But it's not just "mistakes" or "bad writing" we edit as we write. We also edit unacceptable thoughts and feelings, as we do in speaking. In writing there is more time to do it so the editing is heavier: when speaking, there's someone right there waiting for a reply and he'll get bored or think we're crazy if we don't come out with something. Most of the time in speaking, we settle for the catch-as-catch-can way in which the words tumble out. In writing, however, there's a chance to try to get them right. But the opportunity to get them right is a terrible burden: you can work for two hours trying to get a paragraph "right" and discover it's not right at all. And then give up.

Editing, in itself, is not the problem. Editing is usually necessary if we want to end up with something satisfactory. The problem is that editing goes on at the same time as producing. . . .

The main thing about freewriting is that it is nonediting. It is an exercise in bringing together the process of producing words and putting them down on the page. Practiced regularly, it undoes the ingrained habit of editing at the same time you are trying to produce. It will make writing less blocked because words will come more easily. . . .

Next time you write, notice how often you stop yourself from writing down something you were going to write down. Or else cross it out after it's been written. "Naturally," you say, "it wasn't any good." But think for a moment about the occasions when you spoke well. Seldom was it because you first got the beginning right. Usually it was a matter of a halting or even a garbled beginning, but you kept going and your speech finally became coherent and even powerful. There is a lesson here for writing: trying to get the beginning just right is a formula for failure--and probably a secret tactic to make yourself give up writing. Make some words, whatever they are, and then grab hold of that line and reel in as hard as you can. Afterwards you can throw away lousy beginnings and make new ones. This is the quickest way to get into good writing.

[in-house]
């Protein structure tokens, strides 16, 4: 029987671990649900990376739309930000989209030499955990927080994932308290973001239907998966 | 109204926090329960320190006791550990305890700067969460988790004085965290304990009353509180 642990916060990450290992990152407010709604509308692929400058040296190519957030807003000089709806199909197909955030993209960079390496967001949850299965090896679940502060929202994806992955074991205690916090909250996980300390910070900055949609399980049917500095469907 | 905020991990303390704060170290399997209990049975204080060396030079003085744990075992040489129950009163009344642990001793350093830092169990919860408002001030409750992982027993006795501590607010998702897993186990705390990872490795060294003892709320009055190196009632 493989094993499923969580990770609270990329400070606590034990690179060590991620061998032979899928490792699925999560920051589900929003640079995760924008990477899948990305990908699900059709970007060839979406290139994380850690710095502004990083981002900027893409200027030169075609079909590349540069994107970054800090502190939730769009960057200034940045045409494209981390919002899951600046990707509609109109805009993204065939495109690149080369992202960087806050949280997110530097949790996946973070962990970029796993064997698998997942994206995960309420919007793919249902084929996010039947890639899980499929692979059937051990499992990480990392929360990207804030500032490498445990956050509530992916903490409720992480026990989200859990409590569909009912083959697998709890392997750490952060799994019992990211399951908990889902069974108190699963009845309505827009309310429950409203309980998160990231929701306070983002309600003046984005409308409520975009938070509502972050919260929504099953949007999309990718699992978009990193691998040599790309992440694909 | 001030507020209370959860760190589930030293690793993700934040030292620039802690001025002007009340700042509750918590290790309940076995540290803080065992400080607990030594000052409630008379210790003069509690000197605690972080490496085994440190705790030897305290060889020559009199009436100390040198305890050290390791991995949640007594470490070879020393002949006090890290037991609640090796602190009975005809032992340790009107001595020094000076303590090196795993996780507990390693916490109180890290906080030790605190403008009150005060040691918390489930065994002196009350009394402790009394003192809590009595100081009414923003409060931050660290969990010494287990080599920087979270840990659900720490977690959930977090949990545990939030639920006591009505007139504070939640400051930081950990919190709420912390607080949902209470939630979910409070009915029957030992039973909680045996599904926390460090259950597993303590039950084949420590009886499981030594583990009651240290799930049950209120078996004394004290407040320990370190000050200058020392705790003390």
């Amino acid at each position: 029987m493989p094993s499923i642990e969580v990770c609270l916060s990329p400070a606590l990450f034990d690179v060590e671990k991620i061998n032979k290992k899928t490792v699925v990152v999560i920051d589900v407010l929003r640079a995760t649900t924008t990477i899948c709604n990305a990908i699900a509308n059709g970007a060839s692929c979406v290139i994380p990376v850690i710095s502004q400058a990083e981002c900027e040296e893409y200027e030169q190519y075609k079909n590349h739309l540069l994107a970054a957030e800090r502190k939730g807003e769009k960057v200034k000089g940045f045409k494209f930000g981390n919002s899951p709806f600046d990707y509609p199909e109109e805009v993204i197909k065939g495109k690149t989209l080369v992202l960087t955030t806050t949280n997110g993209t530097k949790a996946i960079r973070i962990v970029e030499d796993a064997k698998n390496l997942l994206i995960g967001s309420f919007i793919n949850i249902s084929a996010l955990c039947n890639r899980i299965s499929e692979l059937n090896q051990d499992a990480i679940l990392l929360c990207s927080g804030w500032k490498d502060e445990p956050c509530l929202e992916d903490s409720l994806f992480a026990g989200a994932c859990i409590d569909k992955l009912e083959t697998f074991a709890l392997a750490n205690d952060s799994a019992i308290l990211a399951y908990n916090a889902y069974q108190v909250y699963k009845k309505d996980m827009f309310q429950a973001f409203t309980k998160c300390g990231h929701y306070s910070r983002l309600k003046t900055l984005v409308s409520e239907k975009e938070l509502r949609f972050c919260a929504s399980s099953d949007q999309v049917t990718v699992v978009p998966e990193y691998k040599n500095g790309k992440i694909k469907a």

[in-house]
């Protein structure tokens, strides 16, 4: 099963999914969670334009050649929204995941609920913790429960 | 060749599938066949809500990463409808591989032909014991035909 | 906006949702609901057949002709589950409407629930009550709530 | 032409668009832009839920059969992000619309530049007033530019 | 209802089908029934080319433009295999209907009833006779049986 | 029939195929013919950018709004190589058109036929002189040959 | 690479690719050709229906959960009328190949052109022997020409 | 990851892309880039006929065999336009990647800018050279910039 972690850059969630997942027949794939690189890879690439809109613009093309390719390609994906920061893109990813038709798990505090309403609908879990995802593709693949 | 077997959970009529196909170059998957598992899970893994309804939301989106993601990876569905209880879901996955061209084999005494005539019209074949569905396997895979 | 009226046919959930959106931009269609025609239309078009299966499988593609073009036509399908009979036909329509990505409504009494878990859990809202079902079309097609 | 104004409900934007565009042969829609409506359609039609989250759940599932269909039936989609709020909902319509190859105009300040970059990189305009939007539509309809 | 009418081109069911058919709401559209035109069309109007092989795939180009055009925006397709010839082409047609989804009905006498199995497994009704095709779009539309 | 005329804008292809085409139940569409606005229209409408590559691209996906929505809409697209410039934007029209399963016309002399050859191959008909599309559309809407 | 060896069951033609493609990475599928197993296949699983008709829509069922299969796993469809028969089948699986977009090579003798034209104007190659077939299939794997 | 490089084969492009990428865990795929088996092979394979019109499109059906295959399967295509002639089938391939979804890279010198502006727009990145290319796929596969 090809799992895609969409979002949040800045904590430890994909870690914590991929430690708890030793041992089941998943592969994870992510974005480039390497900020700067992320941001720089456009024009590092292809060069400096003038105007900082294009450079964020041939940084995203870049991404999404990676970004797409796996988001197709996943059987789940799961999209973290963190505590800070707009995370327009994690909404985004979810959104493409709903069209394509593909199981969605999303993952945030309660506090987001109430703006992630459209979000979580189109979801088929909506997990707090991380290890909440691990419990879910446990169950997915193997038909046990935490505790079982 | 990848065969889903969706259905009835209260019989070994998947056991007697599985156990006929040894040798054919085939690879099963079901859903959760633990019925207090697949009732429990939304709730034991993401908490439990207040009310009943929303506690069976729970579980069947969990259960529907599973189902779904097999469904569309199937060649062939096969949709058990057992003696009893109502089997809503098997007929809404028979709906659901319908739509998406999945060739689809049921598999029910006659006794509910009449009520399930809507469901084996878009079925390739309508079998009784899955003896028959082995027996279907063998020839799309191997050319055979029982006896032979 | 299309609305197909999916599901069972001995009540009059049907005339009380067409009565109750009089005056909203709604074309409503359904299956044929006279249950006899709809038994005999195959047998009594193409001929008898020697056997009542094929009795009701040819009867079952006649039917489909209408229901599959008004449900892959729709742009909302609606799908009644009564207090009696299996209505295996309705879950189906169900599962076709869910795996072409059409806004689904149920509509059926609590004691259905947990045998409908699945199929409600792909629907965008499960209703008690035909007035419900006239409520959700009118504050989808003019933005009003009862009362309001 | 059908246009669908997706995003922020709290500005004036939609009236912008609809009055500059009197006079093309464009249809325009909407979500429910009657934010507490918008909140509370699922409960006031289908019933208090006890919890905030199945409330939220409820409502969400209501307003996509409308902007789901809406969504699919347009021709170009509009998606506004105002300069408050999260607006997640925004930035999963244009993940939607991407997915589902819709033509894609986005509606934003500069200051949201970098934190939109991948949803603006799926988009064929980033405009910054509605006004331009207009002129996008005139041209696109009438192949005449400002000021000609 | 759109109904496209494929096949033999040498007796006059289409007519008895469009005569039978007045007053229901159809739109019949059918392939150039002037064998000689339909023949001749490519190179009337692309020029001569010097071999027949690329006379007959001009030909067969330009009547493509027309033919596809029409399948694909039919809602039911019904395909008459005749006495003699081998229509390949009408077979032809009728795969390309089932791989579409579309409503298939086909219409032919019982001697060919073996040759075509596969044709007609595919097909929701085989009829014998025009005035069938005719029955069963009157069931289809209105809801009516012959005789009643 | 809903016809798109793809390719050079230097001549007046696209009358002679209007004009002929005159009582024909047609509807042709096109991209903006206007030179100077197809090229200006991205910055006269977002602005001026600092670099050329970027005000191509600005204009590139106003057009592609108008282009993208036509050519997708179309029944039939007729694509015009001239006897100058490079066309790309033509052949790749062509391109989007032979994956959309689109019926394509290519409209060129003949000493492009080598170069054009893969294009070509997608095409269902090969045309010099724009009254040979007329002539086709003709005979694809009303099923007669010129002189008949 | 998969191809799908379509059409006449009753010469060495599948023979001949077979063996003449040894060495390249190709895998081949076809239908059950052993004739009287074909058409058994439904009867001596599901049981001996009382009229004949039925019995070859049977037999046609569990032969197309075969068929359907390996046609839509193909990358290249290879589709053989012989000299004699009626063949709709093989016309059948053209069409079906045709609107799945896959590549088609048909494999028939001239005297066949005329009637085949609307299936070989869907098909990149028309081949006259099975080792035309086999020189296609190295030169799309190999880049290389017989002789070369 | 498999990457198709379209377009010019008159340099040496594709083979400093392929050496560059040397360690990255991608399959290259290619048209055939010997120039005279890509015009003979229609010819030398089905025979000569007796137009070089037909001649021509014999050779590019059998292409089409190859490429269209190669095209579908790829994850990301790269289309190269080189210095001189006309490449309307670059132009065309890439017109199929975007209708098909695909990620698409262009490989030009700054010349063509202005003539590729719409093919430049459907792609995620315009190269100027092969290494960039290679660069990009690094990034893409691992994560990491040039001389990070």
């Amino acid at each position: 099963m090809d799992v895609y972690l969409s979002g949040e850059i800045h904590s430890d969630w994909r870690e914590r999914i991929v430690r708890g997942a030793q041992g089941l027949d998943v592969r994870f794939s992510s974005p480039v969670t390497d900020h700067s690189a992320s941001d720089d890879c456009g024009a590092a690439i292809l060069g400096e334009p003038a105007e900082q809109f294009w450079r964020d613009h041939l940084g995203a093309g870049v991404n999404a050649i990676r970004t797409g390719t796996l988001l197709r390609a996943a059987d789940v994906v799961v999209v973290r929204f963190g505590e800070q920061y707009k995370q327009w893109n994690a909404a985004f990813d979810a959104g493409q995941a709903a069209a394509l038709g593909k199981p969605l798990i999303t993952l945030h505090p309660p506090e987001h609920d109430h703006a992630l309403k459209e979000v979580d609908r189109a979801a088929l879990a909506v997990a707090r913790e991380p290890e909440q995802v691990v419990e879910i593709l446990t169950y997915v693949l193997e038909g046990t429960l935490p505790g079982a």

The habit of compulsive, premature editing doesn't just make writing hard. It also makes writing dead. Your voice is damped out by all the interruptions, changes, and hesitations between the consciousness and the page. In your natural way of producing words there is a sound, a texture, a rhythm--a voice--which is the main source of power in your writing. I don't know how it works, but this voice is the force that will make a reader listen to you. Maybe you don't like your voice; maybe people have made fun of it. But it's the only voice you've got. It's your only source of power. You better get back into it, no matter what you think of it. If you keep writing in it, it may change into something you like better. But if you abandon it, you'll likely never have a  voice and never be heard.

Taken from Writing Without Teachers. New York: Oxford UP, 1973, 1-7.
Center for Learning, Teaching, Communication, and Research
Draper 106 CPO 2149 Ext. 3404